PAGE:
We tend to prefer that things last as long as possible — and that goes for our homes as well. Unfortunately, that is not the case and houses undergo wear-and-tear just like any other material item. Additionally, unless you are an inspector or very perceptive of change, the subtle distress of the home’s structure tends to go unnoticed. If you are worried about the condition of your old house, currently in the process of purchasing a new house, or just want to be sure that you are not overlooking any serious problems, there are a few simple clues to look for that may indicate some structural damage.
Looking for external signs of structural damage
Surprisingly, the best way to look for structural problems is by actually standing outside of the house. By looking at the house from a distance, say across the street, you may be able to notice large scale defects that were invisible when looking close to the building. The biggest things to look for here would be a slight tilt towards one direction, a slant in the roof, or perhaps some cracks or bowing in the exterior walls. Additionally, abnormalities or noticeable sagging in exterior features like chimneys and porches can also be good indicators that something is wrong.
Checking the doors and windows
In addition to the exterior features of the house, windows and doors can also provide signs that there are structural issues. Cracks in the corners of the window or door frames can show weaknesses — if it looks like these have been repaired in old houses it could potentially mean that there are issues. Where interior doorways are faulty, meaning that the door is no longer functional, this could indicate buckling and compression resulting from structural movement. Similarly, windows that are stuck or windowpanes that are cracked are signs that the foundation has shifted and could be indicators of serious structural issues.
Feeling the floors for abnormalities
If you turn off any sound from the television or background music and walk around the house, you may actually be able to hear creaking floor boards or loose tiles. While these sounds exist in most houses, even new builds, if they get louder or you hear them more frequently, they could be signs that the foundation is moving.
Assessing if you have termite damage
These insects may be small but they can cause considerable destruction of the structure of a house. By gradually chewing away at support beams, ceiling joists and wall studs, termites can do serious damage — especially if they remain undetected for long periods of time. You may hear them clicking in your walls, may actually see them flying around the house, or may find their droppings (a dark powdery substance) near the infestation. Structural damage like sagging ceilings, cracking walls, inoperable windows, or faulty doors may actually be signs of a serious termite infestation.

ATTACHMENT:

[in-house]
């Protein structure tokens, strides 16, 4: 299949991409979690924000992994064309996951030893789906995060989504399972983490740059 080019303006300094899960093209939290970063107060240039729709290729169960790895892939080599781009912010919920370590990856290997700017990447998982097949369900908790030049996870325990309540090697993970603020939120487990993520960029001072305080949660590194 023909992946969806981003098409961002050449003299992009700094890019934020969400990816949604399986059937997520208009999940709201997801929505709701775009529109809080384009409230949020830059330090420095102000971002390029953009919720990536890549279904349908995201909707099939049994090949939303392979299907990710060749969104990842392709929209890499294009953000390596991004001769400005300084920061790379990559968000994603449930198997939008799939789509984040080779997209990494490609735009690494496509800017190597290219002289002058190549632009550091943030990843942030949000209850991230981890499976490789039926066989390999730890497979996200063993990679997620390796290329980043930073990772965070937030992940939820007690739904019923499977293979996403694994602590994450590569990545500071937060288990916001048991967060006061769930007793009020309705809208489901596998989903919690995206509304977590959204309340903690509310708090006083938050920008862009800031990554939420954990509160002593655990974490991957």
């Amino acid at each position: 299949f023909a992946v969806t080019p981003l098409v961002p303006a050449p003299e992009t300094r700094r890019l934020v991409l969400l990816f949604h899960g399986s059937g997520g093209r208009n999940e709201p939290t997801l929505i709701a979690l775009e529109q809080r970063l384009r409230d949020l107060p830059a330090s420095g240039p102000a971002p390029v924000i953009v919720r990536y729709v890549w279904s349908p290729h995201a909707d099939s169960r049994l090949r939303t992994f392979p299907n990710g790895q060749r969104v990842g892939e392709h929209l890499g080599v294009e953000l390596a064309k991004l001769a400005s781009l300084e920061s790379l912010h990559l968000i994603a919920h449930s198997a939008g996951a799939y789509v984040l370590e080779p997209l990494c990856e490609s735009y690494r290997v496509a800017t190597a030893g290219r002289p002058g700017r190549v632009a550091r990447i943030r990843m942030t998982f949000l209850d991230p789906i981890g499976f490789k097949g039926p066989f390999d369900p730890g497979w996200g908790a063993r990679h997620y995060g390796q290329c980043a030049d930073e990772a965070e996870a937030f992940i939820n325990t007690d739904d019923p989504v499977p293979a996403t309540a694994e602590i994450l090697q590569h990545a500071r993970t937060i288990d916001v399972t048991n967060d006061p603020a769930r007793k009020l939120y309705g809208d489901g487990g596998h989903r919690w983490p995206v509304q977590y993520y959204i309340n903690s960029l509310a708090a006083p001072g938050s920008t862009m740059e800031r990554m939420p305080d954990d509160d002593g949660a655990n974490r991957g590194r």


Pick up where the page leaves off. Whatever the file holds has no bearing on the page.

Look up to see if there any problems
Noticing changes in your ceiling can be a first sign of structural damage. If what you see looks like it is sagging or warped, or if there are visible lines running across the ceiling, it may require professional attention. Repairs should typically happen as soon as you notice that something is wrong — delays in maintenance could lead to a wavy ceiling that causes additional problems and might have a hefty repair bill.
Check for leaks
If you have anything — toilets, sinks, or tubs — that have been or are currently leaking, this could be due to structural problems associated with the septic system. Issues involving leaking can lead to additional problems like mildew and mold and can cause both health and financial complications. Roof-related leaks are also serious and can result in significant damage to internal structures.
Upon identifying any of these issues, it is advised to seek professional help as soon as possible. While it does not take an expert inspector to determine that that there may be structural problems in a house, in most situations, it does take a skilled individual to properly repair and prevent future issues. It is fairly simple to look for signs of structural problems and by doing so regularly — and addressing problems as soon as they are found — you should be able to extend the time that you can inhabit the house safely.
Mark, 32, from BestBar – Mark has been a marketer and content writer for over 10 years. Recently starting to work with Best Bar he has covered some hot topics in the Steel industry.
Mark specialises in journalistic articles tailored for large corporations.
In his spare time he is a loving husband and father of two. At the weekends he likes to visit Sydney harbour with the children and dine in many of the fine restaurants Sydney has to offer.